Signs of Eye Damage
Often diabetic retinopathy has no symptoms, which is why regular screenings are so important for early detection and treatment before vision loss occurs. If you have noticed a change in vision, don’t wait until your next appointment, says Raj Maturi, MD, associate professor of clinical ophthalmology at Indiana University School of Medicine and partner at the Midwest Eye Institute in Indianapolis. Get in to see your ophthalmologist right away.
The signs of diabetic macular edema include:
- Cloudy central vision—such as when trying to read or tell time
- Straight lines appear to have a bend
- Trouble seeing at night
- Inability to make out expressions on people’s faces
Edema may affect only one eye at first, and you won’t necessarily notice right away: Your brain may ignore the blurry vision in one eye and just pay attention to the good parts of the vision in both eyes. “Unless you cover the good eye, you might not notice the blurry vision developing,” says Neil Bressler, MD, professor of ophthalmology and chief of the Retina Division at Johns Hopkins University School of Medicine.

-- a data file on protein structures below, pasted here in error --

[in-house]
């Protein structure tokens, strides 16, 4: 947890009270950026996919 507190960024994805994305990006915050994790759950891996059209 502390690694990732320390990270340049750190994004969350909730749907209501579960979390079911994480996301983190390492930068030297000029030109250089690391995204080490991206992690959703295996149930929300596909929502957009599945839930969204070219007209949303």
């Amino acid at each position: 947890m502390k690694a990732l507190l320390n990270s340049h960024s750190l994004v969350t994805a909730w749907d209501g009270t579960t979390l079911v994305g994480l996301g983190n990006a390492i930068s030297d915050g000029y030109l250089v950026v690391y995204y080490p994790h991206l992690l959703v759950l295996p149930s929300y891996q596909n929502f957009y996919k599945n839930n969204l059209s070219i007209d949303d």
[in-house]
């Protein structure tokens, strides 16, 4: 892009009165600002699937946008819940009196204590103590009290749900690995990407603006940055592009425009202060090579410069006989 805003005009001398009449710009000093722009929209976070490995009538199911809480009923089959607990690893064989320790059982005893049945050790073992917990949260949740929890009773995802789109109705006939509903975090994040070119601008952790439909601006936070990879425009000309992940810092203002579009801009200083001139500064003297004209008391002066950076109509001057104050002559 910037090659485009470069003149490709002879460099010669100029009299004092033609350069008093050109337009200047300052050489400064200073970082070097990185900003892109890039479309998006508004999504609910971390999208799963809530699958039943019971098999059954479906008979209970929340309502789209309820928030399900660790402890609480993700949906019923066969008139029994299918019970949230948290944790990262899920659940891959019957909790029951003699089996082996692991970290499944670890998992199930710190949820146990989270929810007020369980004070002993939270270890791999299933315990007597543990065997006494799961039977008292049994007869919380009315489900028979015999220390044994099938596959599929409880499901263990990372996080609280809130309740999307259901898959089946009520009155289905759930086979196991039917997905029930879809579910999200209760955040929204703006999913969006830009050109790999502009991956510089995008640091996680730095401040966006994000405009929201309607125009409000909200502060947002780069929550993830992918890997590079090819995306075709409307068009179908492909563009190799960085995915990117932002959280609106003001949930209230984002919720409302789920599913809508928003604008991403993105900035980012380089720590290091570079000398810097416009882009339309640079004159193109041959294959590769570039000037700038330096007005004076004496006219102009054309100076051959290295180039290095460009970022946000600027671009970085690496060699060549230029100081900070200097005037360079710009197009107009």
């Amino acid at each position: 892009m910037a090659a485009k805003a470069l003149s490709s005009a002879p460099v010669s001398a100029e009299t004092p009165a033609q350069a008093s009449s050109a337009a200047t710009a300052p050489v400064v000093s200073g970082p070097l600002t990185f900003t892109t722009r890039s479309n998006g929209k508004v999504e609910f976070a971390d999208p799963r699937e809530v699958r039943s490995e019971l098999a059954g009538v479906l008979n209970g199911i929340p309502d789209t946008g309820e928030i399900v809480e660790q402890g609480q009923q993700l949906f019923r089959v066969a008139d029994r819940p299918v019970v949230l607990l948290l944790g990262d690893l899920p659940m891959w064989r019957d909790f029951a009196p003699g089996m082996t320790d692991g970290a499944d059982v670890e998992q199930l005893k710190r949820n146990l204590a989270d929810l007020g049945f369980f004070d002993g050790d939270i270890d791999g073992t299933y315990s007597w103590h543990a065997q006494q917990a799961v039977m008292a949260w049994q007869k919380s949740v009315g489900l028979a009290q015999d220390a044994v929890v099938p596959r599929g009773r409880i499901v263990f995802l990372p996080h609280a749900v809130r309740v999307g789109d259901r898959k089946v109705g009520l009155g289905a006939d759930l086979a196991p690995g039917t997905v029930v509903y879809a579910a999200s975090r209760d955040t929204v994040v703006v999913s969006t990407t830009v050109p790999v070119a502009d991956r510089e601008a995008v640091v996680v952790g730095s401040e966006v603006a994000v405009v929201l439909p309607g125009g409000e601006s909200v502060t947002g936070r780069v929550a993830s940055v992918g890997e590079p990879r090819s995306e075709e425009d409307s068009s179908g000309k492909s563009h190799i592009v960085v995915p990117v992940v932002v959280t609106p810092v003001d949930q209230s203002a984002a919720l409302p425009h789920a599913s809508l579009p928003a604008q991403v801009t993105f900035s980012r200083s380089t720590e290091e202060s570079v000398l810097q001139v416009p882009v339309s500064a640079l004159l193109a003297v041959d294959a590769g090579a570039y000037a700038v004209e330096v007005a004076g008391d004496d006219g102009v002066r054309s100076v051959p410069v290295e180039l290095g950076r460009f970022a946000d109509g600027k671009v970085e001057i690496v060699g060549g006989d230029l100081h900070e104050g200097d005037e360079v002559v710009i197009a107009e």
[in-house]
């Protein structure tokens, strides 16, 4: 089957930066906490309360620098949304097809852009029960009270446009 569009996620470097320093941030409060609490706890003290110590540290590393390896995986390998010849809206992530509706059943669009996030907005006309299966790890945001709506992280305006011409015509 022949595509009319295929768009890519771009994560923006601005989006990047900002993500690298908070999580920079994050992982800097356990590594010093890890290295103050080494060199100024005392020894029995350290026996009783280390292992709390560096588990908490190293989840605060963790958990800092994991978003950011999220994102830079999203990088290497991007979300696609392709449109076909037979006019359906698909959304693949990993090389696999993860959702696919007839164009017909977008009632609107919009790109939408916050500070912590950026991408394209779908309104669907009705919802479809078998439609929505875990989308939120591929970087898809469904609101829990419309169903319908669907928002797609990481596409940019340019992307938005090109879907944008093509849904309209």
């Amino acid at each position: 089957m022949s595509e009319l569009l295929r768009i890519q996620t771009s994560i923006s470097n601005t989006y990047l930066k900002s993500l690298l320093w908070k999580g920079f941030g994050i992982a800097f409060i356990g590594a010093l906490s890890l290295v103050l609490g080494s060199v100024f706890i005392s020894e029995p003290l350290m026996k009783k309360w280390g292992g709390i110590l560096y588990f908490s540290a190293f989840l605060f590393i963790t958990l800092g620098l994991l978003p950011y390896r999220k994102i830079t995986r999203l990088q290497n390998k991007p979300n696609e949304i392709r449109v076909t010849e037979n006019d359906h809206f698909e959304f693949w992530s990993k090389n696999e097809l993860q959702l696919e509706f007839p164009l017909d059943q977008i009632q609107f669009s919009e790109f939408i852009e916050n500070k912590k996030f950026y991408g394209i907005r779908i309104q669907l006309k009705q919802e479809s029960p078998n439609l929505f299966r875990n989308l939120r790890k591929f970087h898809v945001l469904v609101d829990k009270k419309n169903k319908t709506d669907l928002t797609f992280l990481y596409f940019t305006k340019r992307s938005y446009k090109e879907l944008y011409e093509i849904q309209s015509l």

Proliferative diabetic retinopathy is associated with retinal detachment and bleeding into the middle cavity of the eye, which can lead to major problems.
The signs of proliferative retinopathy include:
- A sudden shower of black floaters in your vision, which is blood falling into the middle of the eye.
- Loss of vision starting from the side—think of it as “a dark curtain that comes from the side and starts to encroach onto the center vision as the retina detaches from the side towards the center,” says Bressler. This can appear slowly or suddenly.